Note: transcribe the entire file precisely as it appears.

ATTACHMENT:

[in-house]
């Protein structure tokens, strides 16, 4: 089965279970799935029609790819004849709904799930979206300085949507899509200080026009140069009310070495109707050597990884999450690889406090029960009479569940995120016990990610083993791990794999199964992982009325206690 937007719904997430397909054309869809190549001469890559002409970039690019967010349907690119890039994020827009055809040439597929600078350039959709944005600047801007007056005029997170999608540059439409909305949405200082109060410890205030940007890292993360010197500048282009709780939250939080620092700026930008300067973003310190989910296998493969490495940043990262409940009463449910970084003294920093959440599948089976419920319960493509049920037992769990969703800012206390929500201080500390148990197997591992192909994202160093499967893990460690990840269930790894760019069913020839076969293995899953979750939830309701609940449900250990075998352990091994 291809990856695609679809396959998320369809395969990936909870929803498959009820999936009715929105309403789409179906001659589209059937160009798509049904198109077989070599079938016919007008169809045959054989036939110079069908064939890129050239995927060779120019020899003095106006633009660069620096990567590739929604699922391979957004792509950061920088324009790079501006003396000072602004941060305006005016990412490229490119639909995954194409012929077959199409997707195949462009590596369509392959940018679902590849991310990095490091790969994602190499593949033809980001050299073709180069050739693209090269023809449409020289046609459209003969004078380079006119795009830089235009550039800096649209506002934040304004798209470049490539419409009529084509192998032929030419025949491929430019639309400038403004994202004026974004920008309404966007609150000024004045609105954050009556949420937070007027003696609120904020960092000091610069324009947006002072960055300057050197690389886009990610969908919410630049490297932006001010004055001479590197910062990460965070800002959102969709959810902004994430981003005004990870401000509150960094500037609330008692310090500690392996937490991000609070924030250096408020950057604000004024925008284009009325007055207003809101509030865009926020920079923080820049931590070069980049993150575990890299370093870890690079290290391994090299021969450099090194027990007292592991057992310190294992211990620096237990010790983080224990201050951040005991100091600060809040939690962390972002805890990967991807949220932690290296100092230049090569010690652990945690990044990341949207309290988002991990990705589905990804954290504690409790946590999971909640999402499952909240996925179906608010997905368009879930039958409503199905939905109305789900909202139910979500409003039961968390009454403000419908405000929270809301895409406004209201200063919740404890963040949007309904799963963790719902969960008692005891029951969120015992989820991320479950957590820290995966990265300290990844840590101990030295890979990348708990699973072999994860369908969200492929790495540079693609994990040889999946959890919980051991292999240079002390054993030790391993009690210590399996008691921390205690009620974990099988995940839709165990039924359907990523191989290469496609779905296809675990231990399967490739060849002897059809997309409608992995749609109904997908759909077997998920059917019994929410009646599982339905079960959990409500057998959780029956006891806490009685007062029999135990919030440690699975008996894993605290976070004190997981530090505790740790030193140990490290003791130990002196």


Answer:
[in-house]
């Protein structure tokens, strides 16, 4: 089965279970799935029609790819004849709904799930979206300085949507899509200080026009140069009310070495109707050597990884999450690889406090029960009479569940995120016990990610083993791990794999199964992982009325206690 937007719904997430397909054309869809190549001469890559002409970039690019967010349907690119890039994020827009055809040439597929600078350039959709944005600047801007007056005029997170999608540059439409909305949405200082109060410890205030940007890292993360010197500048282009709780939250939080620092700026930008300067973003310190989910296998493969490495940043990262409940009463449910970084003294920093959440599948089976419920319960493509049920037992769990969703800012206390929500201080500390148990197997591992192909994202160093499967893990460690990840269930790894760019069913020839076969293995899953979750939830309701609940449900250990075998352990091994 291809990856695609679809396959998320369809395969990936909870929803498959009820999936009715929105309403789409179906001659589209059937160009798509049904198109077989070599079938016919007008169809045959054989036939110079069908064939890129050239995927060779120019020899003095106006633009660069620096990567590739929604699922391979957004792509950061920088324009790079501006003396000072602004941060305006005016990412490229490119639909995954194409012929077959199409997707195949462009590596369509392959940018679902590849991310990095490091790969994602190499593949033809980001050299073709180069050739693209090269023809449409020289046609459209003969004078380079006119795009830089235009550039800096649209506002934040304004798209470049490539419409009529084509192998032929030419025949491929430019639309400038403004994202004026974004920008309404966007609150000024004045609105954050009556949420937070007027003696609120904020960092000091610069324009947006002072960055300057050197690389886009990610969908919410630049490297932006001010004055001479590197910062990460965070800002959102969709959810902004994430981003005004990870401000509150960094500037609330008692310090500690392996937490991000609070924030250096408020950057604000004024925008284009009325007055207003809101509030865009926020920079923080820049931590070069980049993150575990890299370093870890690079290290391994090299021969450099090194027990007292592991057992310190294992211990620096237990010790983080224990201050951040005991100091600060809040939690962390972002805890990967991807949220932690290296100092230049090569010690652990945690990044990341949207309290988002991990990705589905990804954290504690409790946590999971909640999402499952909240996925179906608010997905368009879930039958409503199905939905109305789900909202139910979500409003039961968390009454403000419908405000929270809301895409406004209201200063919740404890963040949007309904799963963790719902969960008692005891029951969120015992989820991320479950957590820290995966990265300290990844840590101990030295890979990348708990699973072999994860369908969200492929790495540079693609994990040889999946959890919980051991292999240079002390054993030790391993009690210590399996008691921390205690009620974990099988995940839709165990039924359907990523191989290469496609779905296809675990231990399967490739060849002897059809997309409608992995749609109904997908759909077997998920059917019994929410009646599982339905079960959990409500057998959780029956006891806490009685007062029999135990919030440690699975008996894993605290976070004190997981530090505790740790030193140990490290003791130990002196």